Grow light wise there is just so much information out there, and most of it is for marijuana and not fruit trees. I don't know what to believe, so first I am going to measure the amount of light I am getting and then go from there.

                            I also ordered a chicago hardy fig tree and a petite negri. I have no idea if these will give figs in their first year. I couldn't find many people selling a petite negra so I bought one that claims to be 6 inches in height but it will 'grow fast'. Hope thats true! I will keep this thread updated if I have any luck. Seriously, thanks guys. I was scared to ask because sometimes people in forums can be quite snippy, but you all are awesome and I really appreciate it.
                            Zone 9A


                            • #15

                              "be part of this community" . You are a part of this community!

                              One or my petites last year came out of dormancy at 12" after it had been cut down the fall before.. This fall ( I had been ill and not able to properly prune it) .....It was in its second year and 6-7 feet tall. Lots of nice little figs too! If you want to hedge your bet on the petite, I'll be happy to send a rooted cutting. Just Pm your address.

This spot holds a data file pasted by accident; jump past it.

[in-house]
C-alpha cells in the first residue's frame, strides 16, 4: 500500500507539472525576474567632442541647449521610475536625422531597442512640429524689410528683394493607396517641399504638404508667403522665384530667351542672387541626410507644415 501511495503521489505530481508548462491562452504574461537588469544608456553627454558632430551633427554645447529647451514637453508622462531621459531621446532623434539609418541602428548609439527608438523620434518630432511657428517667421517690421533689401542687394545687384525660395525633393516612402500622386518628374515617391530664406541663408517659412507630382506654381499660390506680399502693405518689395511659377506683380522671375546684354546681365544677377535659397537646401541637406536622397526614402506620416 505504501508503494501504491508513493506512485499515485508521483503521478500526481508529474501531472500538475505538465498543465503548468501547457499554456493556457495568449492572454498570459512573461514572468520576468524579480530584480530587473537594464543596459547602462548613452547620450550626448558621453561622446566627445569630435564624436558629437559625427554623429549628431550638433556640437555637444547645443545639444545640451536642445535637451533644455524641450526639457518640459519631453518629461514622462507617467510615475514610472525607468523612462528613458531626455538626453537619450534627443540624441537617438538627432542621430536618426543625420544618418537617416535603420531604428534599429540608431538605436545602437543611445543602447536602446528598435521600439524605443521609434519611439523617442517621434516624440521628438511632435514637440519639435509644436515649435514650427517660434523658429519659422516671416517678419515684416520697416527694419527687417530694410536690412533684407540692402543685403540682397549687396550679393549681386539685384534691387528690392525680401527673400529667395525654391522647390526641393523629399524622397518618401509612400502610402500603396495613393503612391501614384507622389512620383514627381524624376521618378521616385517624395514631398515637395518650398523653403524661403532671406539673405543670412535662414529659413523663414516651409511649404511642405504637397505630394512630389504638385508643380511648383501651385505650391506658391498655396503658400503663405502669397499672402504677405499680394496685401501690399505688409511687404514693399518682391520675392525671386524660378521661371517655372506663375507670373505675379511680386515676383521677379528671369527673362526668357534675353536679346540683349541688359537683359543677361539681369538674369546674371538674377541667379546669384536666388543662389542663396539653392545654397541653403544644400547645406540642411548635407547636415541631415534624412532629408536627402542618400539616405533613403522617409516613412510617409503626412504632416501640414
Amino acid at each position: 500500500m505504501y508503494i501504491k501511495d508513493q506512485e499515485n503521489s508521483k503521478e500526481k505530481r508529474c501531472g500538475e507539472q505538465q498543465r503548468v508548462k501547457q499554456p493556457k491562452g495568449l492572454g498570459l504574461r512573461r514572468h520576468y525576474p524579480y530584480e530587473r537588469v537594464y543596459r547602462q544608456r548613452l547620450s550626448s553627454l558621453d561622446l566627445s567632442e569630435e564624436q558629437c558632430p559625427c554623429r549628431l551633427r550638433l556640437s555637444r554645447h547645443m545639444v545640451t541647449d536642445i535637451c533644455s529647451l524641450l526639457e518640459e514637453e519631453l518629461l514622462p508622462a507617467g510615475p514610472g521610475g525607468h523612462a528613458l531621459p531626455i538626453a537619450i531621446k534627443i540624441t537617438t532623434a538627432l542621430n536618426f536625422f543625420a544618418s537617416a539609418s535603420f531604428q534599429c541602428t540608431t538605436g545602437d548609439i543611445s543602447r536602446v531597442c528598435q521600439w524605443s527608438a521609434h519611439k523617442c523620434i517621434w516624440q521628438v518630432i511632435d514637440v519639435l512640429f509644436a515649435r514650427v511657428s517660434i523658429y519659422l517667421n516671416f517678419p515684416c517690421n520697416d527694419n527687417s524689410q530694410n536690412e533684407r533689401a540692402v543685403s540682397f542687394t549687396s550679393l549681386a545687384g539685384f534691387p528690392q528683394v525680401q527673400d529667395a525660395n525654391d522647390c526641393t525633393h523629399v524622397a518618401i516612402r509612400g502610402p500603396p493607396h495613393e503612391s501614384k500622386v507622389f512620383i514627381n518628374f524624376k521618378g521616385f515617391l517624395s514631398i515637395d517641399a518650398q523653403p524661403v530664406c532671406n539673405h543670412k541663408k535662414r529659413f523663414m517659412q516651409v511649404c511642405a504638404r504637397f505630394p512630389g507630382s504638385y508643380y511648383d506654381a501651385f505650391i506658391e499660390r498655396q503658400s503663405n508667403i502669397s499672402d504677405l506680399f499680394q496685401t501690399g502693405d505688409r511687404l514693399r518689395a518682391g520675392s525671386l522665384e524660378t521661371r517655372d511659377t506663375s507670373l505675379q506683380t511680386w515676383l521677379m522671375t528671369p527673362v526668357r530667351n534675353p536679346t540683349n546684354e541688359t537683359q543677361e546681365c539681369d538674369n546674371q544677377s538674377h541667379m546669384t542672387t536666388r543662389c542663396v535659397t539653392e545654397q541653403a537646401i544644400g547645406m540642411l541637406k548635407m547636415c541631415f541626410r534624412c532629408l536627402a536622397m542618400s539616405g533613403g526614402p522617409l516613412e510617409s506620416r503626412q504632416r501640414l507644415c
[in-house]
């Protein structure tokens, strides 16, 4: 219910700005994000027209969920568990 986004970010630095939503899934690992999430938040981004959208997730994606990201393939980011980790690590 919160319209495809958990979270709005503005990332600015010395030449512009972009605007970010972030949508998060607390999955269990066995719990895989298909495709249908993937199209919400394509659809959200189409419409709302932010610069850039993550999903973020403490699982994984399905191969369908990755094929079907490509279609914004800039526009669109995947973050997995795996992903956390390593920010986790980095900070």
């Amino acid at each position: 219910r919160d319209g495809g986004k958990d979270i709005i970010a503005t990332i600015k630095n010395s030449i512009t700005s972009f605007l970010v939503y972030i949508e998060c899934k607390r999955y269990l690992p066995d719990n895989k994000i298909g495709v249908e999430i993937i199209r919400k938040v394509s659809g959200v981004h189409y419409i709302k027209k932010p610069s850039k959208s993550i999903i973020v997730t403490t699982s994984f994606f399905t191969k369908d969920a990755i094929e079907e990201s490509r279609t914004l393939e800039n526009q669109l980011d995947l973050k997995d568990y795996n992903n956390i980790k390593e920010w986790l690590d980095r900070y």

Click image for larger version  Name:	Petite N.JPG Views:	1 Size:	73.8 KB ID:	150981 .
                              I always get confused, Petite Negri or Negra. Here is the petite "n" that i'm talking about. Photo was taken in October. the stake is 5'. after this photo, I air layered and pruned back. my son has his eyes on the AL - It is awesome at at about 2 feet and full of roots. Daughter has not seen AL yet! This year it will have enough time to ripen the fruit. It is out of dormancy and outside now!


                              Wish List: 🙏🏼 Mavra Sika


                              • jrtdi12